EDITORIAL - A lesson for Mr Vaz
We are happy that Prime Minister Bruce Golding has now clarified Jamaica's position on the future of its relief effort in earthquake-ravaged Haiti after the seeming game of baiting and brinksmanship that was being played last week by his information minister, Mr Daryl Vaz. Our soldiers and doctors will be there at least until March 15.
Whatever else happens, this country can be justly proud of its efforts in the aftermath of last month's disaster that killed an estimated 200,000 people and injured tens of thousands more, primarily in Haiti's capital of Port-au-Prince. In relatively short order, we dispatched Jamaica Defence Force soldiers as well as doctors and other relief workers, and Prime Minister Golding quickly offered the island and its resources as an international hub for relief efforts. Additionally, Jamaica made itself available to coordinate the Caribbean Community's (CARICOM) relief effort for its fellow community member.
But then last week, there was this series of public pronouncements by Minister Vaz of Jamaica's intention to pull its soldiers out of Haiti and drastically scale down, if not end, its relief effort because the treasury could no longer manage the J$774,000 a day it cost to maintain the mission. Mr Vaz left no doubt that Jamaica's real and over-riding concern was that its CARICOM partners were freeloading by leaving the entire burden of what was meant to be a CARICOM operation entirely to Kingston.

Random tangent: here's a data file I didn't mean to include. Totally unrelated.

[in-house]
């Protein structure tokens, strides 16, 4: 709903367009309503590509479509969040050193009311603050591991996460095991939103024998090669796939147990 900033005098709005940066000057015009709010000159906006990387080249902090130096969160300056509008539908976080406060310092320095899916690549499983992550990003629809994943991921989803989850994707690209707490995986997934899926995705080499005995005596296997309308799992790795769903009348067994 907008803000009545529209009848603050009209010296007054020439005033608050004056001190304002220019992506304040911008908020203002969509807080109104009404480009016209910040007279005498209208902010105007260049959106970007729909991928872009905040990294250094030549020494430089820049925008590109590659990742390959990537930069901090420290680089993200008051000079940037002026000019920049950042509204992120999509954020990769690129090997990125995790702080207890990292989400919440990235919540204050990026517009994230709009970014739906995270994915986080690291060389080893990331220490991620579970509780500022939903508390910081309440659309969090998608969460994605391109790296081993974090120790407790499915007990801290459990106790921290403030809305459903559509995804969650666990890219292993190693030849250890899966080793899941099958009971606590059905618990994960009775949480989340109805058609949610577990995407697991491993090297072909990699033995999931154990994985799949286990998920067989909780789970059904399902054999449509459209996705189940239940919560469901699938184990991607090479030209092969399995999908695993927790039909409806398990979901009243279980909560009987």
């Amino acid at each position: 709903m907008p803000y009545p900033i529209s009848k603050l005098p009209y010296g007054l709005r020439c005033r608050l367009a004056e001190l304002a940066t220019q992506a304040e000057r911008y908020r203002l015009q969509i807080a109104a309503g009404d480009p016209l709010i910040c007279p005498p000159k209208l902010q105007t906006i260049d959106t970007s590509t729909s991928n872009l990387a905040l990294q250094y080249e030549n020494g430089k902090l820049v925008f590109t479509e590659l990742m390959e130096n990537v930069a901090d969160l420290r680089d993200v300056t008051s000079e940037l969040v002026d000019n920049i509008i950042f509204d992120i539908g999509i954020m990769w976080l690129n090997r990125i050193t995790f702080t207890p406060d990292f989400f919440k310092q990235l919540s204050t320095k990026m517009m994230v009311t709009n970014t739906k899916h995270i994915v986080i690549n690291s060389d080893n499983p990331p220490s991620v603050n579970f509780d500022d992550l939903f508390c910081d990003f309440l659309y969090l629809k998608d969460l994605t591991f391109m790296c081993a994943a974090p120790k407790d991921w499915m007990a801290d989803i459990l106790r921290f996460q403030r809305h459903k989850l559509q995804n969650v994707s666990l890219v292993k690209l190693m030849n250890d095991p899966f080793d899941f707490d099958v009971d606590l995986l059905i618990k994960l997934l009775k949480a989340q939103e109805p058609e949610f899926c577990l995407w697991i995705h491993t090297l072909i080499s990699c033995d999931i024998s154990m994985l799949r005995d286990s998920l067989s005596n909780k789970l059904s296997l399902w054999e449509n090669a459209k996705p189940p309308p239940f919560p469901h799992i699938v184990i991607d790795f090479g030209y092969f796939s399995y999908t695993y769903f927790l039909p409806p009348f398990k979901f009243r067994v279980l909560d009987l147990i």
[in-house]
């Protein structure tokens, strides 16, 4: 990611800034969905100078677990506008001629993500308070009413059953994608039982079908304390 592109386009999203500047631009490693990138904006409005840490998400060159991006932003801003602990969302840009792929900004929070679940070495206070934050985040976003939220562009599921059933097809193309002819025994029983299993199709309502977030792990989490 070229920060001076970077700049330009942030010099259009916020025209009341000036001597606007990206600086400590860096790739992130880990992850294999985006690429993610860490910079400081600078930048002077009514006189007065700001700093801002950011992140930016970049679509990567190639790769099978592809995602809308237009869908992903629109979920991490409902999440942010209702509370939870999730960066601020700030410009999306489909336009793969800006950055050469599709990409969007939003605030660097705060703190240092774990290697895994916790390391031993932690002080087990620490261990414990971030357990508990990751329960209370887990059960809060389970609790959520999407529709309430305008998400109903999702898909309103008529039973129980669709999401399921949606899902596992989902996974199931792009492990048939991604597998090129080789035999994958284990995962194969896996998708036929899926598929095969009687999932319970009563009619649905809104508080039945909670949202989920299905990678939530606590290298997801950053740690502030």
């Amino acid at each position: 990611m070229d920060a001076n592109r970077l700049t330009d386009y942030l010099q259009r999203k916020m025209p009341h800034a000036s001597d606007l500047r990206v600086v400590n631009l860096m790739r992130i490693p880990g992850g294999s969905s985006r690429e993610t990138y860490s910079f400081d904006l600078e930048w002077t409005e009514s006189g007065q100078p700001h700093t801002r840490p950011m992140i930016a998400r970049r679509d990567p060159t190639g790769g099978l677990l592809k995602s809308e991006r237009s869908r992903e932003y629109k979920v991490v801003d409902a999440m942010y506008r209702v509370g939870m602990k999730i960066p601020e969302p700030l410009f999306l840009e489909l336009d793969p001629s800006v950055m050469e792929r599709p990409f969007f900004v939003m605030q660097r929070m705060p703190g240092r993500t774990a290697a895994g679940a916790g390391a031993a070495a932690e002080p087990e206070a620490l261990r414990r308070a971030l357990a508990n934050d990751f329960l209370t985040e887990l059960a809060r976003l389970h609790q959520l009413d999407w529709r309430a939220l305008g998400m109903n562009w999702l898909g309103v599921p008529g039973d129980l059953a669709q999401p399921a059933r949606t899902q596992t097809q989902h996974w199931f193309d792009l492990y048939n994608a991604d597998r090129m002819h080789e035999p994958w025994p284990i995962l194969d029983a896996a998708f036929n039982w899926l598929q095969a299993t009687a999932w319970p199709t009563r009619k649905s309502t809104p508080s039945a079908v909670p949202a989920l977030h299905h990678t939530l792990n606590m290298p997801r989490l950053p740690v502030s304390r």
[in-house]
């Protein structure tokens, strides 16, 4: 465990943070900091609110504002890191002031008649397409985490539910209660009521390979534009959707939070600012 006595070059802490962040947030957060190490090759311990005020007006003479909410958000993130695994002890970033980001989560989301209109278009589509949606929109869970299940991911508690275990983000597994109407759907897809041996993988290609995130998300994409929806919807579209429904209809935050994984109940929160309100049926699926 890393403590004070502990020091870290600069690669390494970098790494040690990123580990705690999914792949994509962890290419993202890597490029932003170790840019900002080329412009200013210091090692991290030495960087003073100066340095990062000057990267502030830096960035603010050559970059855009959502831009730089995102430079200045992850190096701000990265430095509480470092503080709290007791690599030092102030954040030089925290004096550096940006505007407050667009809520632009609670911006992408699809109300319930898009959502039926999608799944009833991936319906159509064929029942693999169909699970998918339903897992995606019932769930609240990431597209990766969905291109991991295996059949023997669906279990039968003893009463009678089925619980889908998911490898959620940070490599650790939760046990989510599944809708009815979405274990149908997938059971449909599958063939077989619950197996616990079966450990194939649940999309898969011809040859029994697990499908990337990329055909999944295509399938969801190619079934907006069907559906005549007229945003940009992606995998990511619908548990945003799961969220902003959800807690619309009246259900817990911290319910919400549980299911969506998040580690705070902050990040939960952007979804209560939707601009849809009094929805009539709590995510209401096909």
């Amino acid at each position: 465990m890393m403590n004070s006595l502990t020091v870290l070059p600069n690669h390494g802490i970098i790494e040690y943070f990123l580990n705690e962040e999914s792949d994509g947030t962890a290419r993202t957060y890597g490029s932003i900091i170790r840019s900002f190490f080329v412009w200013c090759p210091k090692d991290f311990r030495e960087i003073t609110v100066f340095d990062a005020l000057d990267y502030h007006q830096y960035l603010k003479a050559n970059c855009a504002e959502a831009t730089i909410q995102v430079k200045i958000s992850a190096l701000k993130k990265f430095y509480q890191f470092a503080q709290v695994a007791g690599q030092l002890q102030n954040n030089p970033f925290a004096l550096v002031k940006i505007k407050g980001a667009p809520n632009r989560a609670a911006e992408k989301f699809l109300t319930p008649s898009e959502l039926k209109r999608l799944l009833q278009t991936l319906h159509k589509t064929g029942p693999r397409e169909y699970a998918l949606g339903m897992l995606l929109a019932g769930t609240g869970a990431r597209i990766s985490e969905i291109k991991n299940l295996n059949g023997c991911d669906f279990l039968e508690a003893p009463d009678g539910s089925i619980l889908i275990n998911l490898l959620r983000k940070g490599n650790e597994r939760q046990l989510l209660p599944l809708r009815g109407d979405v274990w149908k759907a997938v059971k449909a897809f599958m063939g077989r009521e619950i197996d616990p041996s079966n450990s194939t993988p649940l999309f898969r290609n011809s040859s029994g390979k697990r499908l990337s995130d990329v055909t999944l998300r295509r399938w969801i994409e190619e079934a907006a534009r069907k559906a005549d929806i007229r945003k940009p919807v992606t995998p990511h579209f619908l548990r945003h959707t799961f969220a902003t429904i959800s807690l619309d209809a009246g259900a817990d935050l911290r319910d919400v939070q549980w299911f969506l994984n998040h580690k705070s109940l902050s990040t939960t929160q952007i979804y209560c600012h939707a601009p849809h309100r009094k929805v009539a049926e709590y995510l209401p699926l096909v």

To be frank, the substance and tone of Mr Vaz's remarks appeared vulgar and crass, lacking an appreciation of statecraft and seemingly intended to publicly shame or strong-arm CARICOM to pay its way. Indeed, it was embarrassing when on one radio-discussion programme the information minister all but scoffed at the potential impact of $10 million that the Caribbean Disaster and Emergency Management Agency had transferred to its Jamaican counterpart to help finance the Haiti relief effort.
This newspaper, of course, is very aware of Jamaica's economic circumstance and the limitations this places on its ability to finance humanitarian projects such as being undertaken in Haiti. But one's good deeds for a neighbour in need are not expected to be paraded as receipts for mandatory reimbursements.
Nor do we expect the creation of unnecessary tension or such public and brassy display of intra-regional diplomacy, especially when the Jamaican prime minister not only has the lead position for the region on the Haiti recovery effort, but is in easy and regular contact with his regional counterparts on the matter.
Mr Golding, though he did not say so directly, made it clear that Mr Vaz was not operating on his instructions with his unnecessarily aggressive statements.
The PM has made its clear that there was no prior commitment for CARICOM to finance Haiti's mission and "neither were there any demands on the part of the Jamaican government for CARICOM to do that".
Of course, Jamaica alone should not bear the burden of the region's response to the Haitian crisis, assuming that no other CARICOM state had relief mission in Port-au-Prince and the entire effort fell under Kingston's umbrella. But as we have argued before, CARICOM has a wider responsibility in helping to guide Haiti's recovery, in which Jamaica offered to take a key role. Mr Golding needs to instruct Mr Vaz about this mechanism.
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